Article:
On 14 February 2020 at 1:30 pm Winka said:
Mmmmm, like everyone else. i cannot predict the day of "Armageddon" re our economy nor the Global economy.

However, there is a general agreement that a "big bankg" correction is overdue.
Are investors (property) best to take (a) the option of holding current porfolios (or even adding to it?)and reaping a 7% growth or (b) cashing out (or cancelling any further additions) and missing out.

Fear & Greed are the normal factors to take over.

DEBT is the ever present problem now...Globally.
And that includes household DEBT.
Household DEBT has increased in recent years because the "other half" has joined the workforce to help service the extra DEBT taken on by plucking some of that extra equity to buy a Fiji holiday (even while we are suffering a scorching heat here approaching 30 degrees) plus a new Haines Hunter, and a new Ranger to row it.

This is what people have decided to enjoy...instead of decreasing their mortgage loan.

So...when is this inevitable financial Armageddon going to happen

I reckon exactly 5 months give or take 7 days
That is approximately 27 days after Coronavirus has kicked into a full blown global pandemic affecting between 63% to 64% of world population (as predicted by qualified European authorities 3 days ago).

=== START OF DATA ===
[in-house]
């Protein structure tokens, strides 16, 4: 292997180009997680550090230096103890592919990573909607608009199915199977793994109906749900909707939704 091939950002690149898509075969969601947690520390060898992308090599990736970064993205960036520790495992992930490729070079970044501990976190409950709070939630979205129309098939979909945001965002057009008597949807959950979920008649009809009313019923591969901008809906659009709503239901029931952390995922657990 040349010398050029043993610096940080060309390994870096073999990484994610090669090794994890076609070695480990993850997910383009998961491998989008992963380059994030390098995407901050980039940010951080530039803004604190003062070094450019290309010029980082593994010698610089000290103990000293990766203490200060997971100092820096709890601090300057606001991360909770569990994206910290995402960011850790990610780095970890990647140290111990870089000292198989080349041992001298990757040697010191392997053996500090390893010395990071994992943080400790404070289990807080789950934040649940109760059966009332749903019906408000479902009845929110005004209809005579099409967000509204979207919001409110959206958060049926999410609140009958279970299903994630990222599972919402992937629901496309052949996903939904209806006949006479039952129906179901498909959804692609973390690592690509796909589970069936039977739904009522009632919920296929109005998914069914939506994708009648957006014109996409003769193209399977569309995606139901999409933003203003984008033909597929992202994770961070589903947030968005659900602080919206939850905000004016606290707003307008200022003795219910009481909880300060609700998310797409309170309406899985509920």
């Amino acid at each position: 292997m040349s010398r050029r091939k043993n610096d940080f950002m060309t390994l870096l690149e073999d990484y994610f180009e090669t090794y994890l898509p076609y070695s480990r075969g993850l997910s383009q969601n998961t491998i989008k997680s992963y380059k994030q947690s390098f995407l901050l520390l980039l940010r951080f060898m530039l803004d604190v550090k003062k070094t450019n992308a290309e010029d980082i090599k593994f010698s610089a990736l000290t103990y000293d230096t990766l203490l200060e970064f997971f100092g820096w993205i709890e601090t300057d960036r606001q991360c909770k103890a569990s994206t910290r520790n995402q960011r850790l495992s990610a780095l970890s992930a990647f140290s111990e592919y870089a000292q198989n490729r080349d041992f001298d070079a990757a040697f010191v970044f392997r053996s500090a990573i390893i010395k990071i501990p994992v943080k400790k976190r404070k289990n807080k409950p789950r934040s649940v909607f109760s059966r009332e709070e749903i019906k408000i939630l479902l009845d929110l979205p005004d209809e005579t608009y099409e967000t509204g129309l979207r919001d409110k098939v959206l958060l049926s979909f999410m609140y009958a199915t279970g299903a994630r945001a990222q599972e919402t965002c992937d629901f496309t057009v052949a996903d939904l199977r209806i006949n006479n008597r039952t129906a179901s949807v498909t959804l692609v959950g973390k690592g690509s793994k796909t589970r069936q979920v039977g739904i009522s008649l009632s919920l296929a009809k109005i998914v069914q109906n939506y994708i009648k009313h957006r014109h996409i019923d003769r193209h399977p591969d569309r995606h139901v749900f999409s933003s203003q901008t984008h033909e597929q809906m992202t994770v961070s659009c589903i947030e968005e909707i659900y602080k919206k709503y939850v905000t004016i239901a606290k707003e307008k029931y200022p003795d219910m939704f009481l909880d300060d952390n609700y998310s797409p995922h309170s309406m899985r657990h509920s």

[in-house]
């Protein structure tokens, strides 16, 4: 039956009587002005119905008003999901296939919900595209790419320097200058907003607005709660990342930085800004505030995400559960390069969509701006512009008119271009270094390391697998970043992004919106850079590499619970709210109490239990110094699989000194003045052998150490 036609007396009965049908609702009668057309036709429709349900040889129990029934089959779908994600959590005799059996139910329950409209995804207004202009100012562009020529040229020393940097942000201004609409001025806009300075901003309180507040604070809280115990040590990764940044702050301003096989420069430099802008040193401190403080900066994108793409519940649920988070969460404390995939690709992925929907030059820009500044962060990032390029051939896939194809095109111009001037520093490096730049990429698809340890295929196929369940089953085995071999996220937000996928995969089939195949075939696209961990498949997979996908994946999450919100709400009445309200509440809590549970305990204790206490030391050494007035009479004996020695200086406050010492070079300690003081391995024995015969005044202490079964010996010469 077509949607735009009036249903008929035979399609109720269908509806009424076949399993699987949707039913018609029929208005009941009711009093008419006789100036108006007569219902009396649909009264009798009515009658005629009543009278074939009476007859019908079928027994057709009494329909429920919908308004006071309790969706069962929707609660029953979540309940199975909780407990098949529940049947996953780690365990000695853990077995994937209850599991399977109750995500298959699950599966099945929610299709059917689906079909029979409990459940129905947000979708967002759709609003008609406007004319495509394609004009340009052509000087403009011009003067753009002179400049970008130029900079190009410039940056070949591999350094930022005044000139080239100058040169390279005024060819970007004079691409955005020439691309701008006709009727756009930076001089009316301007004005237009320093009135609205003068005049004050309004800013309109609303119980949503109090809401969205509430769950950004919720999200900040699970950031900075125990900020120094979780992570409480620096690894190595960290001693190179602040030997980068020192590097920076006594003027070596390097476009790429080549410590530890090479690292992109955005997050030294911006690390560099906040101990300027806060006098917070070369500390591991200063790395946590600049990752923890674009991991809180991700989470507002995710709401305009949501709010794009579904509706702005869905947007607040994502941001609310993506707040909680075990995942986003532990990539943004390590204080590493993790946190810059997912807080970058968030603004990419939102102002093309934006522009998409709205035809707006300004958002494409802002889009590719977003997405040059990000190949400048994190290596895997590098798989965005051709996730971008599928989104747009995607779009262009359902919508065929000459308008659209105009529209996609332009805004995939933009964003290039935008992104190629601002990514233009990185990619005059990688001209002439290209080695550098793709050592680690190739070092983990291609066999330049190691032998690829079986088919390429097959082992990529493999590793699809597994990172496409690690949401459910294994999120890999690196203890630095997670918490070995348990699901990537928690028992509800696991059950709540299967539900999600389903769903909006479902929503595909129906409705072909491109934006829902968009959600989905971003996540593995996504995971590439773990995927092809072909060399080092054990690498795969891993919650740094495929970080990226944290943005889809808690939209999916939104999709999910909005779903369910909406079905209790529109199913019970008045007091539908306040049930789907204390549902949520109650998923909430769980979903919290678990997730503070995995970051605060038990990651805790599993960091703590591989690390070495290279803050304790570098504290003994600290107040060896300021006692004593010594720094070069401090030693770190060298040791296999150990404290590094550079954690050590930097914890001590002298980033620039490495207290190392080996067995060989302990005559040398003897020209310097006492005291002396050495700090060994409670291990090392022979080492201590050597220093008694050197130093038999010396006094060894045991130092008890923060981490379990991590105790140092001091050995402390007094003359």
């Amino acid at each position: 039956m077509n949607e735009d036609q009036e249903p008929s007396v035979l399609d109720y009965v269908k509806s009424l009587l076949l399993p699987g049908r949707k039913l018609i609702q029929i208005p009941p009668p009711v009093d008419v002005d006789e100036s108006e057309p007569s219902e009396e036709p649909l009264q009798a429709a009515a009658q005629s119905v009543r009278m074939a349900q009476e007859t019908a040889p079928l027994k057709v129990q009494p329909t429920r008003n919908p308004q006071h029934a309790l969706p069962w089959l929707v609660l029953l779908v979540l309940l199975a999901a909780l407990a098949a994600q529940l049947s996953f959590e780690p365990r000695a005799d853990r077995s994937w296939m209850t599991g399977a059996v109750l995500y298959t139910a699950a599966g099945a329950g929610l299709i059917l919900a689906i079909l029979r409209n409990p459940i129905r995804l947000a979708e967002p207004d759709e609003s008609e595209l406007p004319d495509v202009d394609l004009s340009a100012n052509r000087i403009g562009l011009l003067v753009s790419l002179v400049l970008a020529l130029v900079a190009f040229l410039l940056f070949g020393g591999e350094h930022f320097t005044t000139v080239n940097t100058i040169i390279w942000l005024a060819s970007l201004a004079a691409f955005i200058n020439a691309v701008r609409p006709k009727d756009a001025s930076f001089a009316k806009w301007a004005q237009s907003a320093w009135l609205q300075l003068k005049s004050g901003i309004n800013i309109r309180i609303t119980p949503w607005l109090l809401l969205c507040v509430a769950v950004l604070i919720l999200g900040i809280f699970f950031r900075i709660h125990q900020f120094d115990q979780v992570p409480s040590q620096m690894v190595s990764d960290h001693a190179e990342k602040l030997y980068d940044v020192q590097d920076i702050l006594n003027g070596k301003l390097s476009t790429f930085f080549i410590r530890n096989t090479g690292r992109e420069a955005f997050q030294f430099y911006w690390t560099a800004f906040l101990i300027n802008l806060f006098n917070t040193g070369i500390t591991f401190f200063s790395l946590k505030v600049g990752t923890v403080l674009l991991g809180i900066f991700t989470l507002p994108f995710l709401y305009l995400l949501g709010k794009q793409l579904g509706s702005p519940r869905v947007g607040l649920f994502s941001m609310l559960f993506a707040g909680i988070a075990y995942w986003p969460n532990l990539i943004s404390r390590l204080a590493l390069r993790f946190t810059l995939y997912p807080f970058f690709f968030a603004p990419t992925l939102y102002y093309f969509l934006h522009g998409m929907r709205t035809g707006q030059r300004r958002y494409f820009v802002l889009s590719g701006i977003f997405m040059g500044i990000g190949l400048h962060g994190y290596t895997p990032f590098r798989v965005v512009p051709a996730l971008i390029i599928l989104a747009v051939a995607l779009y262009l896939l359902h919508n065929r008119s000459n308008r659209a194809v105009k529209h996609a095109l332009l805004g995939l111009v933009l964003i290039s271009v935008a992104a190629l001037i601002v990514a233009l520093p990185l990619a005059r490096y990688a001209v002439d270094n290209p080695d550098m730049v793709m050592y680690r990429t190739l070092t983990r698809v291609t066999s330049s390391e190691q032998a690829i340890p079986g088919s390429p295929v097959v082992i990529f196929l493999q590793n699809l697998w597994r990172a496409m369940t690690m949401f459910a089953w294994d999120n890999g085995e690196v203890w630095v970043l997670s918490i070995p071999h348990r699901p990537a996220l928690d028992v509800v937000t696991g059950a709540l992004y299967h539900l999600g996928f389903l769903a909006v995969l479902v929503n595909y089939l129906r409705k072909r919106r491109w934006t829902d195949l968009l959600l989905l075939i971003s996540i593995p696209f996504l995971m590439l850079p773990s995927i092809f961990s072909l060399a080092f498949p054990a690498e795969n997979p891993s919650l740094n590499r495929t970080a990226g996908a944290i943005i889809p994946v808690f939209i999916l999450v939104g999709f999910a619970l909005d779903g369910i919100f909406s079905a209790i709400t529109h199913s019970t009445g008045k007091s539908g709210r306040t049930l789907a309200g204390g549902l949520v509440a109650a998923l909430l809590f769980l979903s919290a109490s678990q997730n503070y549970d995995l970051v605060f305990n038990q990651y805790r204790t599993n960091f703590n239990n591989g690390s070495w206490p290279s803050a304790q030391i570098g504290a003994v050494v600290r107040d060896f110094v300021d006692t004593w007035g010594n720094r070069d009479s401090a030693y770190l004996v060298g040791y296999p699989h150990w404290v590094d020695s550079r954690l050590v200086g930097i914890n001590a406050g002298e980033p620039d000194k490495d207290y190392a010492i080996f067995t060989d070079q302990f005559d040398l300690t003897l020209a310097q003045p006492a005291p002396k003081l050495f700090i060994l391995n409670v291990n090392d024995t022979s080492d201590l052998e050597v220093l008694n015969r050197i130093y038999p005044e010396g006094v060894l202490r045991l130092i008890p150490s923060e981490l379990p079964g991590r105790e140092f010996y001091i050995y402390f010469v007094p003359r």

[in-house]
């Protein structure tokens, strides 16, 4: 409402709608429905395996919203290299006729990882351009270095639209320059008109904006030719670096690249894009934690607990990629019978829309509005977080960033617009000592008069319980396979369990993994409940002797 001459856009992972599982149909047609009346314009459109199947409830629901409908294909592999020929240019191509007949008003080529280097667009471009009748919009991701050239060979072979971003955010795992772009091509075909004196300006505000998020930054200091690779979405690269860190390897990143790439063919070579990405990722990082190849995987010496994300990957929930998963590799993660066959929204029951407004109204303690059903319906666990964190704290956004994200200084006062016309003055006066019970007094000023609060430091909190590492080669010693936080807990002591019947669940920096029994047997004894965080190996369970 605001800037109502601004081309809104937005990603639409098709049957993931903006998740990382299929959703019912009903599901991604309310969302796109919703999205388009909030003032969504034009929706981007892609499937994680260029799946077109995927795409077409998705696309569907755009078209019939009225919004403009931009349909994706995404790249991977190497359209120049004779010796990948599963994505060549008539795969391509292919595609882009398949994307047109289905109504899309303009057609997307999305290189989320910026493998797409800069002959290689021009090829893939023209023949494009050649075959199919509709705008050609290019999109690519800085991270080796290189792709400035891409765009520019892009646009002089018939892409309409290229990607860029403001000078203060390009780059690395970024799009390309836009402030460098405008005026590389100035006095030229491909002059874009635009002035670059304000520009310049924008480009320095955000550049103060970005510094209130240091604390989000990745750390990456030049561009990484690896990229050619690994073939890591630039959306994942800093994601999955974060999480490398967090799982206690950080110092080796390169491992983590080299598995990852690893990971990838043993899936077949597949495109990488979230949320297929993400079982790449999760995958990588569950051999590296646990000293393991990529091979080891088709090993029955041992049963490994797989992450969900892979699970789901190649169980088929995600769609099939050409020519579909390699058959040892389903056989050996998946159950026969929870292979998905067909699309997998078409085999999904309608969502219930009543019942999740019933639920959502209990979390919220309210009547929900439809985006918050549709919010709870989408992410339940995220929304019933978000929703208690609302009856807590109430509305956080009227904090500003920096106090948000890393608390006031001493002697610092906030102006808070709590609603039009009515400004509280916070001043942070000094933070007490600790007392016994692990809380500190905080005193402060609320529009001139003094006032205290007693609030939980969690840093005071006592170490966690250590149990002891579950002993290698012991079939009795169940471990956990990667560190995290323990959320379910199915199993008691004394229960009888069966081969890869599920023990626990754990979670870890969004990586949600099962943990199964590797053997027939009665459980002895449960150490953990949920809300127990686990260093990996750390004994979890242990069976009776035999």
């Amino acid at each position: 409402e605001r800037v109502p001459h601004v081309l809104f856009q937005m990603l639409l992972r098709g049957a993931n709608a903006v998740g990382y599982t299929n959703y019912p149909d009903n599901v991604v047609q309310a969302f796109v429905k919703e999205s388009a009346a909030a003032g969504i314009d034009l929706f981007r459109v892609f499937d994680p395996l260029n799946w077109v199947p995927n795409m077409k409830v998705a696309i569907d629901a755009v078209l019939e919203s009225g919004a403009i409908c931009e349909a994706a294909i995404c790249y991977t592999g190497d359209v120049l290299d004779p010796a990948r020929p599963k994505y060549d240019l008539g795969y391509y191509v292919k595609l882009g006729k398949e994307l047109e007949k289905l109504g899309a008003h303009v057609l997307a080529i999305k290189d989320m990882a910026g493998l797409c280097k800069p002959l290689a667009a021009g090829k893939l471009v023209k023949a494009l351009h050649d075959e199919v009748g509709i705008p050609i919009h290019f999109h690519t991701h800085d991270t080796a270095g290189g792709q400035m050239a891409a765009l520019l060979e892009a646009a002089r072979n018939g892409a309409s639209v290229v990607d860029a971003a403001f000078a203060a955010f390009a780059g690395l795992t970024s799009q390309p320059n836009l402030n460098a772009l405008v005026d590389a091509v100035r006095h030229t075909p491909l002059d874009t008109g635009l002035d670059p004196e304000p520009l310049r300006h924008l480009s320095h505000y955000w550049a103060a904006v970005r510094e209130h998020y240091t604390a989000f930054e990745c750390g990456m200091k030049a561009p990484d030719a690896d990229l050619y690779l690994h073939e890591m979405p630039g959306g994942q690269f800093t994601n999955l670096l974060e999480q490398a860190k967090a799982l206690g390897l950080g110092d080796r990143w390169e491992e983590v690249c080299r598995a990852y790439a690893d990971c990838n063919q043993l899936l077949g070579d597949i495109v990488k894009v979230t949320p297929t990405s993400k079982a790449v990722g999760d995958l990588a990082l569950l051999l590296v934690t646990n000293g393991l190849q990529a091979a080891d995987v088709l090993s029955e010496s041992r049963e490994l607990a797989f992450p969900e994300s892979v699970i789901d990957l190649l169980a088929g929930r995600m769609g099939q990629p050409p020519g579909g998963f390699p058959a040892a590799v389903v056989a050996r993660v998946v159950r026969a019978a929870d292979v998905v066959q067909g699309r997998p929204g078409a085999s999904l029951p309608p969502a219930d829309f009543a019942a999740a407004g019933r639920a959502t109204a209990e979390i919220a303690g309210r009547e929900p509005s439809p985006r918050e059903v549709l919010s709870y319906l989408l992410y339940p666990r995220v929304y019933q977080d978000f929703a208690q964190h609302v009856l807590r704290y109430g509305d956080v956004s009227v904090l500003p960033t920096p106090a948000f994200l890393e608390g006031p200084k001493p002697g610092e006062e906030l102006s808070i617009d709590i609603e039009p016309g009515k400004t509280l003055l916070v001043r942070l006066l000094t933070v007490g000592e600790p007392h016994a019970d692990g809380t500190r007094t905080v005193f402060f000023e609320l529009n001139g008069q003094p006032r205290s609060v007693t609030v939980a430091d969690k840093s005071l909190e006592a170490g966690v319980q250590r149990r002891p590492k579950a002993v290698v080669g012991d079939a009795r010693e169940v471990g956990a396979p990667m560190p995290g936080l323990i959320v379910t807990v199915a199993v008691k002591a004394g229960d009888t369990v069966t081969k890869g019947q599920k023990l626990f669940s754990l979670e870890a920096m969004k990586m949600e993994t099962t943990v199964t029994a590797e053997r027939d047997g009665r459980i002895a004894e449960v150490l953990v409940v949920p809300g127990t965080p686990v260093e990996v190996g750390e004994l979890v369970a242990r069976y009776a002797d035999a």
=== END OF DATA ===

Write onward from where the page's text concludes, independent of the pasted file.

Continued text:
There you go.
A prediction nearly to the day.....unheard of agree?

Now let's read any other opinions as they come in??

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Lender Flt 1yr 2yr 3yr
AIA 4.55 2.55 2.69 2.79
ANZ 4.44 3.15 3.25 3.39
ANZ Special - 2.55 2.69 2.79
ASB Bank 4.45 2.55 2.69 2.79
Bluestone 3.49 3.49 3.49 3.49
BNZ - Classic - 2.55 2.69 2.79
BNZ - Mortgage One 5.15 - - -
BNZ - Rapid Repay 4.60 - - -
BNZ - Std, FlyBuys 4.55 3.15 3.29 3.39
BNZ - TotalMoney 4.55 - - -
CFML Loans 4.95 - - -
Lender Flt 1yr 2yr 3yr
China Construction Bank 4.49 4.70 4.80 4.95
China Construction Bank Special - 2.65 2.65 2.80
Credit Union Auckland 5.45 - - -
Credit Union Baywide 5.65 3.95 3.85 -
Credit Union South 5.65 3.95 3.85 -
First Credit Union Special 5.85 2.95 3.45 -
Heartland 3.95 2.89 2.97 3.39
Heartland Bank - Online - - - -
Heretaunga Building Society 4.99 3.85 3.95 -
HSBC Premier 4.49 2.45 2.60 2.65
HSBC Premier LVR > 80% - - - -
Lender Flt 1yr 2yr 3yr
HSBC Special - - - -
ICBC 3.69 ▼2.45 2.65 2.79
Kainga Ora 4.43 2.93 3.07 3.24
Kiwibank 3.40 3.30 3.54 3.54
Kiwibank - Offset 3.40 - - -
Kiwibank Special 3.40 2.55 2.79 2.79
Liberty 5.69 - - -
Nelson Building Society 4.95 3.45 3.49 -
Pepper Essential 4.79 - - -
Resimac 3.39 3.35 2.99 3.35
SBS Bank 4.54 3.05 3.19 3.25
Lender Flt 1yr 2yr 3yr
SBS Bank Special - 2.55 2.69 2.75
The Co-operative Bank - Owner Occ 4.40 2.55 2.69 2.79
The Co-operative Bank - Standard 4.40 3.05 3.19 3.29
TSB Bank 5.34 3.29 3.45 3.59
TSB Special 4.54 2.49 2.65 2.79
Wairarapa Building Society 4.99 3.55 3.49 -
Westpac 4.59 3.15 3.29 3.39
Westpac - Offset 4.59 - - -
Westpac Special - 2.55 2.69 2.79
Median 4.55 3.00 3.13 3.02

Last updated: 21 September 2020 10:48am